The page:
Hannah and the Dread Gazebo by Jiehae Park
Oregon Shakespeare Festival
By: Victor Cordell - Aug 08, 2017
Make a wish, but be careful what you wish for.
Jiehae Park’s innovative and fast moving world premiere play, Hannah and the Dread Gazebo, touches on a dizzying number of themes including familial relationships, aspirations, wishes, creation mythology, international relations, cross-culturalism, and even a humorous twist on racism. And this happens in a brisk 90 minutes on what begins as a bare stage. The experience totally satisfies yet frustrates because of the certainty that some interesting insights have not been comprehended.
Hannah is an assimilated, American-born Korean ethnic. Her parents, who have since returned to Korea, didn’t even teach her the Korean language. After decades of schooling and residency, she is days from her exams to become a board certified pediatric neurologist. At this critical juncture, she receives a letter from her Alzheimer-ridden grandmother in Korea, who says that she will be committing suicide. Enclosed is a vial with small piece of rock and the notation that “it’s a wish.”
Video later verifies that her grandmother did indeed jump off the 63rd floor roof of the Sunrise Dewdrop Apartment City for Senior Living. The problem is that the facility is a South Korean showcase at the demilitarized zone to demonstrate to North Korea how well seniors are treated. Grandmother has jumped into the DMZ, and no one can enter it to verify that she has died or to remove her body if she is there. From this point ensues a kaleidoscope of amusing and touching adventures revealing the characters and their culture.
The playwright clearly wishes to explicate the culture from which she comes, and she does so with a sympathetic eye toward her characters, all flawed, but with their own sense of humanity. Of course, that doesn’t mean they are always pulling in the same direction. Hannah is willing to jeopardize her exams by flying from New York to Korea to better grasp her grandmother’s actions and intentions and to be with her parents. Her father, wanting Hannah to focus on her studies, does everything possible to dissuade her from finding out what has happened and from coming to Seoul. He even refuses to answer her phone calls and her knocking at the door when she arrives! Indeed, the fixation on goals and order often blinds Koreans like the father to the personal plights of those around them.
Incidents occur rapidly as we meet Hannah’s family and others who touch upon their lives during this chaotic period. Director Chay Yew makes full use of the large thrust stage by shifting the action points from one part of the stage to another in succeeding scenes. Spotlighting also acts to isolate locations, and moveable props enhance the scenery.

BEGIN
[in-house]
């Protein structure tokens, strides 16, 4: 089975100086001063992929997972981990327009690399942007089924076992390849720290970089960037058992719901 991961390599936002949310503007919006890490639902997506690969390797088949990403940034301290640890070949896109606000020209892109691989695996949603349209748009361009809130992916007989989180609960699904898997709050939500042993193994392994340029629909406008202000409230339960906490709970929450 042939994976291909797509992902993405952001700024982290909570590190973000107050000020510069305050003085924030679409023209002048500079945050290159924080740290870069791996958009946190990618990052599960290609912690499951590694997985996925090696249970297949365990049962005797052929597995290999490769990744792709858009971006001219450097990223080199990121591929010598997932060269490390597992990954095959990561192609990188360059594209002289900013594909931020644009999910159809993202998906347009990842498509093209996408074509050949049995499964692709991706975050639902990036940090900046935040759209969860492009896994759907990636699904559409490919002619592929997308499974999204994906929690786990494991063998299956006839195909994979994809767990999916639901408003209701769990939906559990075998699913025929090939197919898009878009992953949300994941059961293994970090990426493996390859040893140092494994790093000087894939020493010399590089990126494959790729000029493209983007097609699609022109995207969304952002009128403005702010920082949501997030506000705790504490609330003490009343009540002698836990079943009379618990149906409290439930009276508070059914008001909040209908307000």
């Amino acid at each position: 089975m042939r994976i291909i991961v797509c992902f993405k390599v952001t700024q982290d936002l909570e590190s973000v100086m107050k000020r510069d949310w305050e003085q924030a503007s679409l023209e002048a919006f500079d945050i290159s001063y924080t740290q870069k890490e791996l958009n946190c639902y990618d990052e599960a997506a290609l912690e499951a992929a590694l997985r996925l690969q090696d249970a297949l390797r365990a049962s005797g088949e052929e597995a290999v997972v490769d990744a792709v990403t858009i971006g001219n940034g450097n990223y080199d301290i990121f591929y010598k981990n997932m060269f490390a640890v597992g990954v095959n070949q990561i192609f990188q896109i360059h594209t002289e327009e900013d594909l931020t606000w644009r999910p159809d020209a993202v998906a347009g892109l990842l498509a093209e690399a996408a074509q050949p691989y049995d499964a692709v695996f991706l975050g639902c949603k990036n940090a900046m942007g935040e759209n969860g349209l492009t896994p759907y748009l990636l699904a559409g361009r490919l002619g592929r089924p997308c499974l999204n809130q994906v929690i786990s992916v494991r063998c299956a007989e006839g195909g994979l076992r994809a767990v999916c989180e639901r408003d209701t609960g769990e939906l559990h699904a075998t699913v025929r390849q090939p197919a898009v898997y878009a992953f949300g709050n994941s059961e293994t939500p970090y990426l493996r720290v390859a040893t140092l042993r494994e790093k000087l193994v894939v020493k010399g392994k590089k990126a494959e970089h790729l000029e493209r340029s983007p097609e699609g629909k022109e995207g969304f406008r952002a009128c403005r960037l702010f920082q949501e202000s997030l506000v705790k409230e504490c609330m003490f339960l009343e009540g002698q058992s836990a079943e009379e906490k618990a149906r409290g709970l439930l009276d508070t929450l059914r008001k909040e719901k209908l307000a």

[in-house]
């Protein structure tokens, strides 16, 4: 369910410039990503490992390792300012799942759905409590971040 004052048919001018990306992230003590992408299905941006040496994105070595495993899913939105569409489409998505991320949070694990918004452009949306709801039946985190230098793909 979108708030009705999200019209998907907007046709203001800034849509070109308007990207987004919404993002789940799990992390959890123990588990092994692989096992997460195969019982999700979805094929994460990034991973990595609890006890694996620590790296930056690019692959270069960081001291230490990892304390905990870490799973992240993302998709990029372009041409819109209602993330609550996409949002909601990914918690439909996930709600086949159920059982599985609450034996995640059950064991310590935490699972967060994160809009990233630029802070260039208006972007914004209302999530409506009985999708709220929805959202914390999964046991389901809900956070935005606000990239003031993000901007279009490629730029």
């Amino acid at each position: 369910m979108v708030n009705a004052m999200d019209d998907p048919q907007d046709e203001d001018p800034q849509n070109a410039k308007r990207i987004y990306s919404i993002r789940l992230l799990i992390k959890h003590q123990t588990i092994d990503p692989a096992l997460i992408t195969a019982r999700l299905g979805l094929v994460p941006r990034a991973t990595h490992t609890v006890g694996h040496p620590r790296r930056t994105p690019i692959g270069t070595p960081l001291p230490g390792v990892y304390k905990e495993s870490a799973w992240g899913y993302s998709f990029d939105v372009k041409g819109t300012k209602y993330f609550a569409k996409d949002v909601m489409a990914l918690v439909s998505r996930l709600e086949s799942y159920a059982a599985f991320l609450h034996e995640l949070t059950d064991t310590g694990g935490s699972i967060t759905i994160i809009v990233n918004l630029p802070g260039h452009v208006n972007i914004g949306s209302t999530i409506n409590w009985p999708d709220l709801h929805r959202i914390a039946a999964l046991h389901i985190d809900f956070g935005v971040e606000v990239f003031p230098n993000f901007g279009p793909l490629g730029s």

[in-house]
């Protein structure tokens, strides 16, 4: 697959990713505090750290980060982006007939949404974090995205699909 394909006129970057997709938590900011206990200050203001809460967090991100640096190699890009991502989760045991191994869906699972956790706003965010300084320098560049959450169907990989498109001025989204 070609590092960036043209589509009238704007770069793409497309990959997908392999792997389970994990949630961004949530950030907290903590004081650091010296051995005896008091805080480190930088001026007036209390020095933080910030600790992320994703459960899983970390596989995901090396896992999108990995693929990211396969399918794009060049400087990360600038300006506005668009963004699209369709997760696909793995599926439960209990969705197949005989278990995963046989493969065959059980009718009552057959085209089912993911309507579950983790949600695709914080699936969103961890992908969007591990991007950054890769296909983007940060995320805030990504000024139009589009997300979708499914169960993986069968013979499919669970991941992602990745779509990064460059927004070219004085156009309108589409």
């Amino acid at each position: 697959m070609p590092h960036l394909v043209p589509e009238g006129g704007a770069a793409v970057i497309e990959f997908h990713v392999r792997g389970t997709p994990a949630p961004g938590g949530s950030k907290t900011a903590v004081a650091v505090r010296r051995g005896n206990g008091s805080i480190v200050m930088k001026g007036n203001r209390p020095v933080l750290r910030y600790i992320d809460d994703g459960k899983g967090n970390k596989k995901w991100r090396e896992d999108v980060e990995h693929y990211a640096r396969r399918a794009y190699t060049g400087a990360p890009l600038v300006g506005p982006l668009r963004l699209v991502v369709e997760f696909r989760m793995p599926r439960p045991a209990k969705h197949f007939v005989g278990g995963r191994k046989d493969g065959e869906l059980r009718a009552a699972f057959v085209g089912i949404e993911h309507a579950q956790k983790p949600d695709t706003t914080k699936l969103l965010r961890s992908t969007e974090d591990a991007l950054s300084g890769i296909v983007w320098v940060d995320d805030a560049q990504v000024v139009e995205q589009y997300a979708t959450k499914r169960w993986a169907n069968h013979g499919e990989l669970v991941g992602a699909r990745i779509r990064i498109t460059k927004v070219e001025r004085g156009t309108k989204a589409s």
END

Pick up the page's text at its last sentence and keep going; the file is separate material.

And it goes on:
Symbolism abounds starting with the title. Hannah’s mother yearns for a gazebo. Living in an apartment in a concrete canyon in Seoul, she yearns to be closer to nature, a gazebo’s natural setting. Yet the gazebo is part indoors and part outdoors, representing a duality, like many others in the play. Korea is divided into North and South, and since the mother is originally from North Korea, the issue of communist sympathies will be raised. And the word hannah means one in Korean, reflecting her being the first born in her family to span Korean and American cultures – another duality.
Further, the primacy of being number one relates to creation. The Korean myth of the creation of their peoples is of a tiger and a bear who wish to become human and are consigned to a cave for 100 days to live on garlic grass (garlic being not only a mainstay of their cuisine, but a symbol of endurance). This myth is woven into the history of the vial with the piece of rock. But lest this seems too abstract or intellectual, remember that this is a comedy and can be enjoyed at a superficial level as well.
The whole cast is a pleasure to watch. To some extent, two lightning rod figures drive the action. Mother is played with elusiveness and charm by Amy Kim Waschke. As with the grandmother, her real thinking may not always be revealed. But the biggest laughs are produced by Jessica Ko who mugs her way through a number of ancillary roles, from government official to the mysterious subway sage who unfolds the creation myth to Hannah’s brother, Dang. She also offers a more somber but luminous interpretation as the apparition of Grandmother who has unwittingly brought the family together.
Hannah and the Dread Gazebo by Jiehae Park is produced by Oregon Shakespeare Festival and plays on its stage in Ashland, OR through October 28, 2017.
Reposted courtesy of Victor Cordell and For All Events.